University of Utah pays more than $450,000 in ransomware attack on its computers
(Trent Nelson | The Salt Lake Tribune) The University of Utah campus in Salt Lake City, quiet and empty on Tuesday, April 7, 2020.
The University of Utah paid extortionists almost half a million dollars after a ransomware attack on some of its computer servers, and is now telling students, staff and faculty to change their university passwords.
According to a statement issued by the university
, it paid $457,059.24 to an “unknown entity” that hacked the College of Social and Behavioral Science servers on July 19, rendering them “temporarily inaccessible.”
The cyber criminals encrypted about 0.02% of the data stored there before the U.‘s Information Security Office detected the attack. The university did not specify the threat, but ransomware attacks involve criminal groups that hack into and steal data; encrypt it so that its owners cannot access it; and demand payment to release the data — often threatening to release sensitive information if their demands are not met.
The police were contacted and the university engaged “an outside consultant with expertise in handling these types of situations.”
The affected servers were “immediately isolated from the rest of the university and the internet.” The servers were “cleaned, and college data was reinstalled from system backups.” But because it included employee and student information — and after “careful consideration” — the ransom was paid “as a proactive and preventive step to ensure information was not released on the internet.”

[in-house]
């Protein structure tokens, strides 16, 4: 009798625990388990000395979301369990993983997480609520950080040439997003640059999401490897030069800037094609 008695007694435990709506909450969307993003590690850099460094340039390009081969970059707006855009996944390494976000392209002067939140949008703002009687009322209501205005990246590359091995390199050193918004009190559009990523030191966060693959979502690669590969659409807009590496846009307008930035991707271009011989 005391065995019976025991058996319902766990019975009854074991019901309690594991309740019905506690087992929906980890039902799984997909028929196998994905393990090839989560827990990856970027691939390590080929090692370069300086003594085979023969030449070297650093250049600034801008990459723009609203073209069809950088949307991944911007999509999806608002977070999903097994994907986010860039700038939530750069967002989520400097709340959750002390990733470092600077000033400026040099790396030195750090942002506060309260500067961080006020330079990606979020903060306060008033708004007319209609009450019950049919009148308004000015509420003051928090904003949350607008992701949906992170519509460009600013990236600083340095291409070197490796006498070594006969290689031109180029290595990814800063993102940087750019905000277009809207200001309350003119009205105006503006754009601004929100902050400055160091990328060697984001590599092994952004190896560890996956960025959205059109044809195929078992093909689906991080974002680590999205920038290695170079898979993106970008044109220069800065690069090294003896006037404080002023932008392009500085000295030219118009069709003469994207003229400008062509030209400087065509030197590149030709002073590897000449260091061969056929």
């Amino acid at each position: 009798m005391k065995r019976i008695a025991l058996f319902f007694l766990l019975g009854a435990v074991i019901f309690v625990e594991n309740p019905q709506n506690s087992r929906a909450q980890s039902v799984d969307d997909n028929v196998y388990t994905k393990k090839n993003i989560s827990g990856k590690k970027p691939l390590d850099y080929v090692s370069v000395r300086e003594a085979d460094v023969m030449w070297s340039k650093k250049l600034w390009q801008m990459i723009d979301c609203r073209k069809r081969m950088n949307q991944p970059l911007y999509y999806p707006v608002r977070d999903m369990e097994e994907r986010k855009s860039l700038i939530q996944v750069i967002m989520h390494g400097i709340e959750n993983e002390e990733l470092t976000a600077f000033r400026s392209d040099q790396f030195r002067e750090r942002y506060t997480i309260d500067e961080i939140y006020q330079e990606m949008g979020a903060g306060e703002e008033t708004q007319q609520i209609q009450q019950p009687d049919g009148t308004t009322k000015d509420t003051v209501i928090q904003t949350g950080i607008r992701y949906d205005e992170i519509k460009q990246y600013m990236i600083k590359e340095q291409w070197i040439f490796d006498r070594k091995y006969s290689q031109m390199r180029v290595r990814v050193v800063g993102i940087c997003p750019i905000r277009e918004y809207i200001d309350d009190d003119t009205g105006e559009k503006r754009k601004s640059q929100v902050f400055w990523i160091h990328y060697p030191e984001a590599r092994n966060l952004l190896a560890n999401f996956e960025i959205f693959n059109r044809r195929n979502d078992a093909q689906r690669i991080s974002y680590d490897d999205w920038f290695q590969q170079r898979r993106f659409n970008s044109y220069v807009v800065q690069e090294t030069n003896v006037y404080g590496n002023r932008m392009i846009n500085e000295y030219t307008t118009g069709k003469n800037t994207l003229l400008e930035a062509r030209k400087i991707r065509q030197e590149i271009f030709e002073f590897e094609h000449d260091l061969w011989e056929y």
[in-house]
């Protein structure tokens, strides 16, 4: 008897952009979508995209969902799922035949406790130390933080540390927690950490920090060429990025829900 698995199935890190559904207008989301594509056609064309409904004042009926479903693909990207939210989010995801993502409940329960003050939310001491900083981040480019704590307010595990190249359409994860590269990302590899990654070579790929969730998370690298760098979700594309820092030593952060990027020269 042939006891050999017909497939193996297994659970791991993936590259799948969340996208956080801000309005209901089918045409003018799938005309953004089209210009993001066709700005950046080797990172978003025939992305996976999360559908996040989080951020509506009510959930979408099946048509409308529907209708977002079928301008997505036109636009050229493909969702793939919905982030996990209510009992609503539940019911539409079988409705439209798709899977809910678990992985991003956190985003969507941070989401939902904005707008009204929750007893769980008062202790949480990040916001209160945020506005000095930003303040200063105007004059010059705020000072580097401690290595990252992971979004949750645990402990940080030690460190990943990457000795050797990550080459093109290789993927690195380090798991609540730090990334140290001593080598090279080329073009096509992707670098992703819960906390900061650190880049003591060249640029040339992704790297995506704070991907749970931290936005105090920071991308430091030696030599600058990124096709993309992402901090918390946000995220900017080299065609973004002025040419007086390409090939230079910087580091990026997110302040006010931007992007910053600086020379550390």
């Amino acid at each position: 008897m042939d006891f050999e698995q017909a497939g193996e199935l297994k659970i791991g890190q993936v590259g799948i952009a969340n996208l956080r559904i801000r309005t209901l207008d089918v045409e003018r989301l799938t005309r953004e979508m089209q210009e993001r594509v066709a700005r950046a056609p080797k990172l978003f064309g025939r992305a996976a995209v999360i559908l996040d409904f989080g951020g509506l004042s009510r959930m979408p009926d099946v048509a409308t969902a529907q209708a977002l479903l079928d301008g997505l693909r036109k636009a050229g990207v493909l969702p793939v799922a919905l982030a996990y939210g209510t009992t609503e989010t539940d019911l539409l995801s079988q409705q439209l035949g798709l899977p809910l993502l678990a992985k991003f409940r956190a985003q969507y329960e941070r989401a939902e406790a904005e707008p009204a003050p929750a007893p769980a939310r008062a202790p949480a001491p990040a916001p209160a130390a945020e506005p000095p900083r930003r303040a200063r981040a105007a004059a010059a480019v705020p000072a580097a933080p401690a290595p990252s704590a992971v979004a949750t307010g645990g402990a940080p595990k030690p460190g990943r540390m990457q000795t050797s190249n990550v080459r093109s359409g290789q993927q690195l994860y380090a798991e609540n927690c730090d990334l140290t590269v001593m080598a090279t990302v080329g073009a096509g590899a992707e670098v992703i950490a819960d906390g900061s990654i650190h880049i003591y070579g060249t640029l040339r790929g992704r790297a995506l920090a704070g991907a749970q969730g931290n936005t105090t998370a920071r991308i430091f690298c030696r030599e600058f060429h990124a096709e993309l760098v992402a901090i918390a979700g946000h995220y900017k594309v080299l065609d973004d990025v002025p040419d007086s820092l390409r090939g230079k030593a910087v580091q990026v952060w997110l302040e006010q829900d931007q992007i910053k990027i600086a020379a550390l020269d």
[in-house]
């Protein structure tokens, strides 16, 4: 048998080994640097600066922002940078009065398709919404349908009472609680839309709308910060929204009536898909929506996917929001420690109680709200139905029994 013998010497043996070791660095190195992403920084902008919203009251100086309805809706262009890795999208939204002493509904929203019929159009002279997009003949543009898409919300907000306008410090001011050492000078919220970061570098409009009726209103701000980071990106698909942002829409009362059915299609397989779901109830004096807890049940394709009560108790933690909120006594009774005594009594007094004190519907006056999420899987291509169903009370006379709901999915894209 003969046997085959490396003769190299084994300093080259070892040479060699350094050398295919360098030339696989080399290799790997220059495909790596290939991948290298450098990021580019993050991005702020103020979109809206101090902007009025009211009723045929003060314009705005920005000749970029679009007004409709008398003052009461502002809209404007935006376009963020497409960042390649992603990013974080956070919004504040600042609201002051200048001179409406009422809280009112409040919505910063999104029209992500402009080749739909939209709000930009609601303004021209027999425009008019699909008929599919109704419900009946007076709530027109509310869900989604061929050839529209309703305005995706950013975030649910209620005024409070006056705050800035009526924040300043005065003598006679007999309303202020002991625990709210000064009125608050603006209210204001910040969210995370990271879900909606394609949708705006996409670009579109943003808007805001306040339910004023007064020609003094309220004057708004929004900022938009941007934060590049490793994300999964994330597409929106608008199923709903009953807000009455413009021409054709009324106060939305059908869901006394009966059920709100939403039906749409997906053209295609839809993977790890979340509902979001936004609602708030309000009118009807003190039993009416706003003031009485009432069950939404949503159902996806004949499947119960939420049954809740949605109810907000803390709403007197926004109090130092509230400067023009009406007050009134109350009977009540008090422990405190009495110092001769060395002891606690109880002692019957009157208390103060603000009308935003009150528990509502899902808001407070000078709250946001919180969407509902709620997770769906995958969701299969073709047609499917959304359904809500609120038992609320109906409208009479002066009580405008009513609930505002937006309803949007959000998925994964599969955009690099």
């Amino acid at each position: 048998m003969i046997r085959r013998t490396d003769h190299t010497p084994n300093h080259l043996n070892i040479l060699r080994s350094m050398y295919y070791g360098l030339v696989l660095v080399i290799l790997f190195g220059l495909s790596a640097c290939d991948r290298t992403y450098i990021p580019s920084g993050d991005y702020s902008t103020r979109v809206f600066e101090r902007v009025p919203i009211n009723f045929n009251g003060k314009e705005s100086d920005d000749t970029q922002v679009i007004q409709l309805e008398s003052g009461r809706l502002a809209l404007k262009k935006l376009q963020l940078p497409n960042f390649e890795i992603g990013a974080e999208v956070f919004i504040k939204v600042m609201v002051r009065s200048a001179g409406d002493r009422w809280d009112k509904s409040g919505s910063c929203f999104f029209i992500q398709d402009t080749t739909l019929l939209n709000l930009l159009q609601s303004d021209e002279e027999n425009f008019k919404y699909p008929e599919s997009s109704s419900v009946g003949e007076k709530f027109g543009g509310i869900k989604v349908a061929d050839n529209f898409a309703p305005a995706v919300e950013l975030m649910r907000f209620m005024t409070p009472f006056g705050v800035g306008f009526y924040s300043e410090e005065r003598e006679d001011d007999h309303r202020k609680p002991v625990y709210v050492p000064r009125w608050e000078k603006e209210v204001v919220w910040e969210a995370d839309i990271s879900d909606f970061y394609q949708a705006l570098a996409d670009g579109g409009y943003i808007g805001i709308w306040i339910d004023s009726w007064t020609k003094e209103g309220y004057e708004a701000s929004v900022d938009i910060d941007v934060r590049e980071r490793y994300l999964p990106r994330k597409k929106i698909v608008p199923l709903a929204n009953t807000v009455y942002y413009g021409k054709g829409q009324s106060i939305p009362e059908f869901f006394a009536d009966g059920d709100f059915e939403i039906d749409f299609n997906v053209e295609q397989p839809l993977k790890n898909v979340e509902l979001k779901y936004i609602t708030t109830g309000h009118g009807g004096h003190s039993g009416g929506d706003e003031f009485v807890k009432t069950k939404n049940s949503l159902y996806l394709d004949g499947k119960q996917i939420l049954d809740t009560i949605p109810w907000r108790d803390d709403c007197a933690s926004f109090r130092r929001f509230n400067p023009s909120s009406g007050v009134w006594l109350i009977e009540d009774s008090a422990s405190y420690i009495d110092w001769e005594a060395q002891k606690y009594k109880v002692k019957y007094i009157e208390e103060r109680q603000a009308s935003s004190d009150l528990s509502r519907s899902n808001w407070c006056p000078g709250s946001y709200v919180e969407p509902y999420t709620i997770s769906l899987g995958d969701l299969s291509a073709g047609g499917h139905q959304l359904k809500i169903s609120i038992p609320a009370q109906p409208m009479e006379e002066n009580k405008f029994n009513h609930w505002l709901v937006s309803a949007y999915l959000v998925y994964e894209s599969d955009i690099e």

According to the statement, the U.‘s cyber insurance policy paid “part of” the $457,059.24 ransom, and “the university covered the remainder.” The U. did not specify the breakdown, but added that “no tuition, grant, donation, state or taxpayer funds were used to pay the ransom.”
The university is “still reviewing” exactly what data was accessed, and promised an update “when more information is available.”
Ten days after the attack, students, staff and faculty were told to change their university passwords. According to the university, the delay was because there had to be “a full understanding of what information may have been stolen and how access was gained” as it worked “with law enforcement to determine what steps” should be taken.